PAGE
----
Sen. Jeff Sessions (R., Ala.), the top Republican on the Senate Budget Committee, has serious concerns over the framework unveiled by the Gang of Six. Sessions points out that while the plan claims about $4.5 trillion in overall deficit reduction, the measures outlined in the proposal would, if “followed to the letter,” yield a mere $1.2 trillion in savings over ten years. “While I am confident the proposal would surely achieve more deficit reduction than that,” he said in a statement, “legislative language will be essential to calculate how savings will occur and in what amount.”
Of course, relying on Democrats to actually enforce, through such language, the additional $3.3 trillion in deficit reduction is one of Sessions’s primary concerns. He also notes that the discretionary savings outlined in the plan would be achieved by freezing spending at current levels, not through a net spending cut. “We must have true reduction of current levels since baseline discretionary spending has increased 24 percent in the last 2 years — we cannot ‘freeze in’ this inflated level,” Sessions says. Furthermore, these “savings” are realized according to baselines that already project massive increases in spending, so the spending “cuts” serve merely to slow the rate of that increase, not rein it in entirely.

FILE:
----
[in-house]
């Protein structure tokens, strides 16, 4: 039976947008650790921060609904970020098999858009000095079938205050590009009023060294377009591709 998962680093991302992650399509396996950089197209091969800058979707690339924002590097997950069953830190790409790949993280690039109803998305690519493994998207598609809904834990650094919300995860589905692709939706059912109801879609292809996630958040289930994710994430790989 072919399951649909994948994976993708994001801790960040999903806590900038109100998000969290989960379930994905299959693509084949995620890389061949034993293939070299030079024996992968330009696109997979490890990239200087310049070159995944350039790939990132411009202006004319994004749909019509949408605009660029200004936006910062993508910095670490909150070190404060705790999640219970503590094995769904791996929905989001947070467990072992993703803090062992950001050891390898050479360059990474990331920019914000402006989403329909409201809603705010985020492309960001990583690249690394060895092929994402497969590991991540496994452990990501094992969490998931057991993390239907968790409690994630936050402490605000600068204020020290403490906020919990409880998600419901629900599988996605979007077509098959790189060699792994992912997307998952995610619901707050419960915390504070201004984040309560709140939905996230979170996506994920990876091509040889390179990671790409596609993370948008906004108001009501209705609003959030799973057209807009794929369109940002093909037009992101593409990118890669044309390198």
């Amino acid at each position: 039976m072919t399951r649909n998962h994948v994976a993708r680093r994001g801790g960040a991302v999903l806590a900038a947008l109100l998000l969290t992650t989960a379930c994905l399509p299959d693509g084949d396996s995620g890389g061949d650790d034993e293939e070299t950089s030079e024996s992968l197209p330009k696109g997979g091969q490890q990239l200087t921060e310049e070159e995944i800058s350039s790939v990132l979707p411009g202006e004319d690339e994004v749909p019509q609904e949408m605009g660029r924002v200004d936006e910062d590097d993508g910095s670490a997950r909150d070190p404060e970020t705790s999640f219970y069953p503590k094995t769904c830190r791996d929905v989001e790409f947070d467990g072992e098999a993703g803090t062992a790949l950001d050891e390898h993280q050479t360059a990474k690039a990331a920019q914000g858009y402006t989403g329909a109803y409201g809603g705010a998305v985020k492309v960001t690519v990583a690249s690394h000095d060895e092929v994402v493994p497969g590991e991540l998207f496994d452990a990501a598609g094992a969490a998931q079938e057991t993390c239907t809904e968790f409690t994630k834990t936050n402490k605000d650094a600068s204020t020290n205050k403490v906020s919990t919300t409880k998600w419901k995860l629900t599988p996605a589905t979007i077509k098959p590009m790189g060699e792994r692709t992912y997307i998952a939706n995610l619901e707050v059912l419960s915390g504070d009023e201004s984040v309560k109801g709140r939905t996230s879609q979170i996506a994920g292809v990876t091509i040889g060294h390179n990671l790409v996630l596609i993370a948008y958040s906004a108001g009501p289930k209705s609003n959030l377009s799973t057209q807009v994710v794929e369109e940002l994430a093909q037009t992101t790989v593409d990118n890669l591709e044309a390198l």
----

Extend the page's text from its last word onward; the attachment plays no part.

He argues that the plan would raise taxes by “at least $1 trillion,” which “would dampen the economy and provide an excuse for lawmakers to continue wasteful spending,” and does not contain “the type of entitlement reforms necessary to avoid an explosion of debt down the road.”
Overall, he finds the package to be severely lacking: “What is clear is that this proposal achieves nowhere near the amount of cuts necessary to bring our budget into balance, but settles merely for ‘stabilizing’ our debt as it continues to increase year after year.”